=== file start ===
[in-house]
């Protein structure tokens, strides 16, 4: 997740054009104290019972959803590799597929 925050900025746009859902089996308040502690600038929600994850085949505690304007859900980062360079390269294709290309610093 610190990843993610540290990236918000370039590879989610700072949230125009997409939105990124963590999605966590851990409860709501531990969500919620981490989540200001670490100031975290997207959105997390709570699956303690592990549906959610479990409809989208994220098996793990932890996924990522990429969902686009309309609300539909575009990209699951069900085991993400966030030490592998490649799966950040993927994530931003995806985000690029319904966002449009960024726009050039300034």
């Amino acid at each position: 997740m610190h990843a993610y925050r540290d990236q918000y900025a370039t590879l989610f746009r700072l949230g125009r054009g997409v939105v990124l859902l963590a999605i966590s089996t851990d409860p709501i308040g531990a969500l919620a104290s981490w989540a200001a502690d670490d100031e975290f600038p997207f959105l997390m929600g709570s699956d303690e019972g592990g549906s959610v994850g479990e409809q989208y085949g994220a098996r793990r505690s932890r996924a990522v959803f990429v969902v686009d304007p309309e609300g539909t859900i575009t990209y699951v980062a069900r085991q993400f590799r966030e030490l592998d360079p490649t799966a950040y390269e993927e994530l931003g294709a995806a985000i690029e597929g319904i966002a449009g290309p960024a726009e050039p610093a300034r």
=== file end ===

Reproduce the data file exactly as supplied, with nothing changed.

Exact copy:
[in-house]
């Protein structure tokens, strides 16, 4: 997740054009104290019972959803590799597929 925050900025746009859902089996308040502690600038929600994850085949505690304007859900980062360079390269294709290309610093 610190990843993610540290990236918000370039590879989610700072949230125009997409939105990124963590999605966590851990409860709501531990969500919620981490989540200001670490100031975290997207959105997390709570699956303690592990549906959610479990409809989208994220098996793990932890996924990522990429969902686009309309609300539909575009990209699951069900085991993400966030030490592998490649799966950040993927994530931003995806985000690029319904966002449009960024726009050039300034």
């Amino acid at each position: 997740m610190h990843a993610y925050r540290d990236q918000y900025a370039t590879l989610f746009r700072l949230g125009r054009g997409v939105v990124l859902l963590a999605i966590s089996t851990d409860p709501i308040g531990a969500l919620a104290s981490w989540a200001a502690d670490d100031e975290f600038p997207f959105l997390m929600g709570s699956d303690e019972g592990g549906s959610v994850g479990e409809q989208y085949g994220a098996r793990r505690s932890r996924a990522v959803f990429v969902v686009d304007p309309e609300g539909t859900i575009t990209y699951v980062a069900r085991q993400f590799r966030e030490l592998d360079p490649t799966a950040y390269e993927e994530l931003g294709a995806a985000i690029e597929g319904i966002a449009g290309p960024a726009e050039p610093a300034r």